Monday, December 7, 2015

Winter Sailing


Beaufort 6. The first red flag goes up the pole on the waterfront. Long waves begin to form. White foam crests are scattered across the bay.


Martin waits patiently aboard Clover. The winds are obviously increasing, so we'd better get going. As we motor out of the boat basin, there's not another boat in sight.


Some airborne spray drifts over the foredeck. Neoprene gloves lay dripping in the cockpit after having been blown off the dock into the water. Cold hands and face indicate better than any calendar that winter has set in. This blustery day heralds the first Sunday sail for us this month. Our friend Claire catches us passing in front of the ferry dock.


Soon, cold hands are forgotten in the joy of the day. Spindrift blurs the definition between sky and water. Clover scuds along at a happy six knots. There's no where to go, we're already there.


The sea heaps up. Some foam from breaking waves blows into streaks along the buried rail.
Beaufort 7 indicates a near gale. We take cover back inside the breakwater, congratulating ourselves on a morning sail well done. Looking forward already to next Sunday's congregation.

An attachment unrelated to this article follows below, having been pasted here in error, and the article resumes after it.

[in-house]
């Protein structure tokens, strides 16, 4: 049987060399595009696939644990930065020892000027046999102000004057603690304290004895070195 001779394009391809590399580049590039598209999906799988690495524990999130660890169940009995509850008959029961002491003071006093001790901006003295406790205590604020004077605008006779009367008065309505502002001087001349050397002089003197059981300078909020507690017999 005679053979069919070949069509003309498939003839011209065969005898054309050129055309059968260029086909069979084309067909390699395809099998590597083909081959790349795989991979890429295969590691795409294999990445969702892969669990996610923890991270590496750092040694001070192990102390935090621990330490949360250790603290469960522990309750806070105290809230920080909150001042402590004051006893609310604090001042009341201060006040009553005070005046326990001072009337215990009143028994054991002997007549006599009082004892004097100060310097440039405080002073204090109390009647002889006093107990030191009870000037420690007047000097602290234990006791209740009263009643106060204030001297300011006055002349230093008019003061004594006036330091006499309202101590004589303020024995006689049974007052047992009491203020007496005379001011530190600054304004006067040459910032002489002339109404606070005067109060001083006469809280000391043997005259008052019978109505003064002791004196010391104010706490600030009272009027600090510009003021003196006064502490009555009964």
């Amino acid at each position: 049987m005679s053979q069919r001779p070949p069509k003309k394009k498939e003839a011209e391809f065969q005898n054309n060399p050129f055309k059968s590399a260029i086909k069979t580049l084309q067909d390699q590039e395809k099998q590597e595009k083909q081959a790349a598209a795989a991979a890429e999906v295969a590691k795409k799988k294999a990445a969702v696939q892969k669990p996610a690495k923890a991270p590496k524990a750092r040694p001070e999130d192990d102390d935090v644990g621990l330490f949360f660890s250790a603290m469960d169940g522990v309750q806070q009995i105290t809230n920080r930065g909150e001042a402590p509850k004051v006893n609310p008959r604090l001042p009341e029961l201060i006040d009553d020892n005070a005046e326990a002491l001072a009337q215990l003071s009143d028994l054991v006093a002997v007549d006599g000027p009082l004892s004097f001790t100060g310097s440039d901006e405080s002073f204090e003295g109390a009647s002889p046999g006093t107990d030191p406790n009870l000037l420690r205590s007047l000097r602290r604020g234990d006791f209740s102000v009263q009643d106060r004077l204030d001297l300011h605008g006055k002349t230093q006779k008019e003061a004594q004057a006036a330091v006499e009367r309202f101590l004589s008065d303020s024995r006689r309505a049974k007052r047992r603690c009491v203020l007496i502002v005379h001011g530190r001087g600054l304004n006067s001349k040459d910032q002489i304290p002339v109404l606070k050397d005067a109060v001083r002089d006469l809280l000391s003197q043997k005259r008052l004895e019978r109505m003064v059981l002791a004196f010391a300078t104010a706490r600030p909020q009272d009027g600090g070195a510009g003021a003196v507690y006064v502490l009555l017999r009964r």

When a sailor sees a sky like this, it's recommended to take cover. Why does it give me such a thrill? (The man must be out of his mind.)


8 comments:

Alden Smith said...

It gives you a thrill because you sense adventure - and adventure is fun.... and good for a sailors soul. (And sailing adventures are the best of all, but I'm very biased).

RobertTheBald said...

Back in my college days sailing Alphas and Lasers (amongst others) that was the kind of weather I loved. Being 6'2" and well over 200 on the scale I needed that much power, but it was fun when it was there.

doryman said...

I took a friend and his grown son out for a sail a couple years back. When the wind started kicking up, the son asked how far over the boat would heel before it was a problem (I think he felt it was a problem already). His dad replied, pointing at me, "when he gets concerned, that's the time to be worried". Out of sympathy, we luffed our sails and headed for the marina.

terrapintales said...

That's my kind of sailing. Frozen hands. Excited minds. Good times.

doryman said...

You're welcome anytime, Bruce. We'll be doing this every Sunday for the rest of the winter.

Justin said...

Forgive my ignorance, but is that a Falmouth Cutter? Or...?

doryman said...

Clover is an Allegra 24 cutter, by designers Fred Bingham and Lou Nagy.

Justin said...

Thanks. She's sweet.